Tuesday, 31 July 2018

Nation Revisited # 142 August 2018

Enoch Powell

Fifty years after Enoch Powell's 'Rivers of Blood' speech, immigrants are still coming to the UK. The latest ONS figures show that last year there were 101,000 migrants from the EU and 227,000 from outside the EU. 

Enoch Powell was opposed to the EU and immigration but he was not anti-European and he refused an invitation to stand for the National Front in 1974. At a speech which he delivered in French in Lyon in 1971 he stated:

"From boyhood, I have been devoted to the study of that Greek and Roman inheritance, which in varying measure is common to all that is Europe, and not only ‘Europe’ of the six or eight or ten but Europe from the Atlantic to the Urals – and beyond. I also claim that reverent enthusiasm for the history of my own country which commands an equal reverence for the past that has formed everything else which is European. The truest European, in my opinion, is the man who is most humbly conscious of the vast demands which comprehension of, even a little part of this Europe imposes upon those who seek it; for the deeper we penetrate, the more the marvellous differentiation of human society within this single continent evokes our wonder. The very use of the word ‘Europe’ in expressions like ‘European unity’, ‘going into Europe’, ‘Europe’s role in the world’ is a solecism which grates upon the ear of all true Europeans: only Americans can be excused for using it."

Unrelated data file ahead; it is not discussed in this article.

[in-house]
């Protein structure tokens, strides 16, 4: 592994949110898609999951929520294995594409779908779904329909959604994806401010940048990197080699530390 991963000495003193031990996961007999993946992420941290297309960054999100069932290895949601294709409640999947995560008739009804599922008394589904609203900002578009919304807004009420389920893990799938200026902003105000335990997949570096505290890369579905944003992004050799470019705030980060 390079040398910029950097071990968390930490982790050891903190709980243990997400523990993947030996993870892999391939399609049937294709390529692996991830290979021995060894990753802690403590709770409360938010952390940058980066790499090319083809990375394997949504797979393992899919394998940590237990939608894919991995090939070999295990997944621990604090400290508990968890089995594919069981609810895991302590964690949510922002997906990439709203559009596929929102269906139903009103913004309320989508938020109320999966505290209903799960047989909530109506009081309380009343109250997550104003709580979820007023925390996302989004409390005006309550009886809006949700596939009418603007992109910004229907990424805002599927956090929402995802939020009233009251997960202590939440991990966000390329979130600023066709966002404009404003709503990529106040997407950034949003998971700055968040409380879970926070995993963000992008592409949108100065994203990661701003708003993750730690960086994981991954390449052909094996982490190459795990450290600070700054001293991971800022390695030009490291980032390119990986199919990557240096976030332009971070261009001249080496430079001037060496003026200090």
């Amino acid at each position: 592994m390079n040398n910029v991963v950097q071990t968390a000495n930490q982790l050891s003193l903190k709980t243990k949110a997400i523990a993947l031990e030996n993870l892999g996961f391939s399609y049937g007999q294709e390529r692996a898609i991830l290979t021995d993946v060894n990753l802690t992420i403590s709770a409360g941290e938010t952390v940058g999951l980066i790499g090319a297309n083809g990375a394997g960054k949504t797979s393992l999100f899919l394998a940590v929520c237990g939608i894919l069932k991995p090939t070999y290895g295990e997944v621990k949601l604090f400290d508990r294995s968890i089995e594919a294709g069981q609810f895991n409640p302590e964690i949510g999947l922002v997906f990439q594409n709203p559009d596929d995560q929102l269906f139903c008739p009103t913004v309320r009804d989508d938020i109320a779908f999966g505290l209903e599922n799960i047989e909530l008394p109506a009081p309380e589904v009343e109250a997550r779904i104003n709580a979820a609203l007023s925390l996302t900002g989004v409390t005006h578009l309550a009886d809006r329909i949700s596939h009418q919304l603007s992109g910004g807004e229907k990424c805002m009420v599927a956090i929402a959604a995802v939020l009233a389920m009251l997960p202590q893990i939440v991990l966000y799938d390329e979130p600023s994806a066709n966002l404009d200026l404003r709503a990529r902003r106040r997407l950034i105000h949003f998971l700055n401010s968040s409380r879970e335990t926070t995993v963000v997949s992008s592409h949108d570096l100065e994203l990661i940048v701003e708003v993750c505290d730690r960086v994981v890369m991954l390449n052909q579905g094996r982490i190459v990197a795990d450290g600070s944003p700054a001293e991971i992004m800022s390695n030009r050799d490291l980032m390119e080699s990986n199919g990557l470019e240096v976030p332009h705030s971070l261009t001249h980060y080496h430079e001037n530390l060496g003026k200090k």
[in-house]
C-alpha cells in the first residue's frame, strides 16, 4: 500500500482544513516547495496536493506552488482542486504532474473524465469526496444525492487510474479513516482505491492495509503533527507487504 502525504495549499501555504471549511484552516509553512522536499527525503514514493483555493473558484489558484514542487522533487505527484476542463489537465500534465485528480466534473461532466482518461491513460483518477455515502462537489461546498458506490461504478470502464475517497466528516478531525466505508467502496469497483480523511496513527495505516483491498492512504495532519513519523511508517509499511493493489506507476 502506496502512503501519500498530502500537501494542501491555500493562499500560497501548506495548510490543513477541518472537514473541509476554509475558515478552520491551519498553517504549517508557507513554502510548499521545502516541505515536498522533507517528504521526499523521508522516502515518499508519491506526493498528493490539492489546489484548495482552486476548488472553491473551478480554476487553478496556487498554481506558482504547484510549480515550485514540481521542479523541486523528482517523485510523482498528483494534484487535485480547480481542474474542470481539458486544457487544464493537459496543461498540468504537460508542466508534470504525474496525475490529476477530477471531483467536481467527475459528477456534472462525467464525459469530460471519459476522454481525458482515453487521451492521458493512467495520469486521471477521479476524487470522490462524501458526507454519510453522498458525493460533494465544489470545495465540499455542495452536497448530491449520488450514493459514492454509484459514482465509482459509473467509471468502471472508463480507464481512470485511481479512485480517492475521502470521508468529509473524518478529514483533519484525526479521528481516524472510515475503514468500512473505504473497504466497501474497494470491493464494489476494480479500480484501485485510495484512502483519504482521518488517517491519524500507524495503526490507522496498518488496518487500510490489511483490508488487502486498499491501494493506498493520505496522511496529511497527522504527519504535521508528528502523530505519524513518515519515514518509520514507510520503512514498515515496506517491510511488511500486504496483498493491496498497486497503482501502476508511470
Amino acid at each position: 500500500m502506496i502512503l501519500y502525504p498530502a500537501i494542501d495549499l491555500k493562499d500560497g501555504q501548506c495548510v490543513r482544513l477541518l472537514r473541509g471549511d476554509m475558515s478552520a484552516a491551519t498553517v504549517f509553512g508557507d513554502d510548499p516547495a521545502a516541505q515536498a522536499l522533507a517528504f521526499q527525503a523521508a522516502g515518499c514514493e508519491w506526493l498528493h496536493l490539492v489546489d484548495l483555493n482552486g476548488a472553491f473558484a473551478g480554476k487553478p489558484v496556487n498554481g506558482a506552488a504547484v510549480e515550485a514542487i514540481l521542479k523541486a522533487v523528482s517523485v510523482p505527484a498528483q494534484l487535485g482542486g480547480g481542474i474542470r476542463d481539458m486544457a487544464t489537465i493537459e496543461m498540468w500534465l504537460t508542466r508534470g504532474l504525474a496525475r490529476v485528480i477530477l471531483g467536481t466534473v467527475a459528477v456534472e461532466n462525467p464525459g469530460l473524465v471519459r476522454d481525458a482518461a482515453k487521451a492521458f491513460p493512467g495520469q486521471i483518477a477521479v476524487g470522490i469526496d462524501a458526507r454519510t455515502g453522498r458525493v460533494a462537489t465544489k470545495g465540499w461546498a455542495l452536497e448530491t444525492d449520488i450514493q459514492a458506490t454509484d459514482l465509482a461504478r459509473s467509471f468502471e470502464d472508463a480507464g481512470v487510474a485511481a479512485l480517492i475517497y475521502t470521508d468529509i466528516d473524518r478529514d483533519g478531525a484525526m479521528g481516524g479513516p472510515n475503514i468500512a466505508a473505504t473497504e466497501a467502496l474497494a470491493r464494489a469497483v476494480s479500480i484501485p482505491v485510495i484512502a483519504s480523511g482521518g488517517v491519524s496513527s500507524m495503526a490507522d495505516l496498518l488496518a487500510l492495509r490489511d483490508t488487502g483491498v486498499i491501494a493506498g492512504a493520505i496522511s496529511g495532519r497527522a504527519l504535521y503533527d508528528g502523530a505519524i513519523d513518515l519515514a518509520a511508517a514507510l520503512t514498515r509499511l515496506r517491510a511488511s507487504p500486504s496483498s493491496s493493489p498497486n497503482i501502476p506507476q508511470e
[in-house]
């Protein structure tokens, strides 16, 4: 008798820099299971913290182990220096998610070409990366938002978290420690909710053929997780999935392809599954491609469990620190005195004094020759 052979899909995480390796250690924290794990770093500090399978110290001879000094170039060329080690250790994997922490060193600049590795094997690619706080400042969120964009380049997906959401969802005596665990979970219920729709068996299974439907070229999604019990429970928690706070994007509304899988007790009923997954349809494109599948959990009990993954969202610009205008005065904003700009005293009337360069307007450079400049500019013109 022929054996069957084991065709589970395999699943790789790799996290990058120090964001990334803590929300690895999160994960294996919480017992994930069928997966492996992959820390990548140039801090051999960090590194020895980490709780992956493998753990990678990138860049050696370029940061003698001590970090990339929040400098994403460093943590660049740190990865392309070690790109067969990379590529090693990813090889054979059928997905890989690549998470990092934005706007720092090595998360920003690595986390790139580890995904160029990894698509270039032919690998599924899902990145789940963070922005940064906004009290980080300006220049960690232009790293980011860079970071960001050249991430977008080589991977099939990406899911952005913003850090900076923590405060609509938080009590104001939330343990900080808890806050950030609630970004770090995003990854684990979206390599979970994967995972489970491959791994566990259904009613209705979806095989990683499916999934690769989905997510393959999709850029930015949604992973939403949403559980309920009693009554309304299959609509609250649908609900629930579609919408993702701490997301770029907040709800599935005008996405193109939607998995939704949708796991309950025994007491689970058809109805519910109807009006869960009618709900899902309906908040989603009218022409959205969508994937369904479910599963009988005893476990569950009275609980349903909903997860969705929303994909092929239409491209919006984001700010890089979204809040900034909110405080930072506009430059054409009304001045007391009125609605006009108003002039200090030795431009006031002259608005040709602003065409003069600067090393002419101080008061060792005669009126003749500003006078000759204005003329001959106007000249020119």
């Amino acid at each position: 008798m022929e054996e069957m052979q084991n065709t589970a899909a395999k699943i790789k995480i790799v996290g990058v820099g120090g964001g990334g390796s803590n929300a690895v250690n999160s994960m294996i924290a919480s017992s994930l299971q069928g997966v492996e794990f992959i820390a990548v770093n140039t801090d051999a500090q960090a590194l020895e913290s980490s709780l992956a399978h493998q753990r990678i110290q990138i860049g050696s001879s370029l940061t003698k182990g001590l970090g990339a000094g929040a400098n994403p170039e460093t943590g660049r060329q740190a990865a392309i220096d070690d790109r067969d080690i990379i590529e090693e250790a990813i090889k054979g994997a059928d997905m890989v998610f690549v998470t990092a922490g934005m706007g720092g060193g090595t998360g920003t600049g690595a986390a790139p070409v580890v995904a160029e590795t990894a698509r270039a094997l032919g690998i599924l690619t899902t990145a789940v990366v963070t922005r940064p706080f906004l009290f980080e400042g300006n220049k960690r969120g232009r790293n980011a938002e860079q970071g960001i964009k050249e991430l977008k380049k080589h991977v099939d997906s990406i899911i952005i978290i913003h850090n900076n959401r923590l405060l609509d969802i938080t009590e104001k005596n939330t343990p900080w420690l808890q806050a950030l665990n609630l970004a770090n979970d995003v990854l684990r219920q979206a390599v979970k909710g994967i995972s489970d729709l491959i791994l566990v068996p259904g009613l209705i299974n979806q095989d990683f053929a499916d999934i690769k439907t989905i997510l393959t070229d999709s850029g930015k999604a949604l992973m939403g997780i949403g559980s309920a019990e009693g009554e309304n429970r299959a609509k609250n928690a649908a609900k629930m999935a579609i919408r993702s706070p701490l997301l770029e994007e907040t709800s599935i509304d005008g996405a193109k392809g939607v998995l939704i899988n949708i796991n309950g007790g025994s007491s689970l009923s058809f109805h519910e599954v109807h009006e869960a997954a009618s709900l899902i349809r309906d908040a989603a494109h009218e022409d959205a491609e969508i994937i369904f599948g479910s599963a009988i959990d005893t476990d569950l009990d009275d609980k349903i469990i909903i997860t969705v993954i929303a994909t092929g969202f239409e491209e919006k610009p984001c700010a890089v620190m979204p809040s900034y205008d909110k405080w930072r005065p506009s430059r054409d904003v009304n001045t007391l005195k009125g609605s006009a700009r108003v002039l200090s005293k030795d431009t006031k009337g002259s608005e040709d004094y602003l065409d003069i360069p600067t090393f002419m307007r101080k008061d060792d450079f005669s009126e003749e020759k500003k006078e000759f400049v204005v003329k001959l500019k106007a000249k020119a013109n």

The parties of the far-right are wrong to claim Enoch Powell as one of their own. They want to spend more on defence and the National Health Service but he resigned from Harold Macmillan's government in 1958 over plans to increase public spending. They are nostalgic about the British Empire but he was in favour of Indian independence and critical of our mistreatment of Kenyan detainees during the Mau Mau Emergency. They despise foreigners but he was a classical scholar who spoke several languages.

The working men who marched in support of Enoch Powell lost interest when 'The Sun' and 'The Daily Mail' turned against him. But the influx of refugees from Africa and the Middle East is finally challenging the liberal consensus. Populist parties are now in government in Italy, Austria and Hungary, and powerful in France, Germany, Sweden and Poland.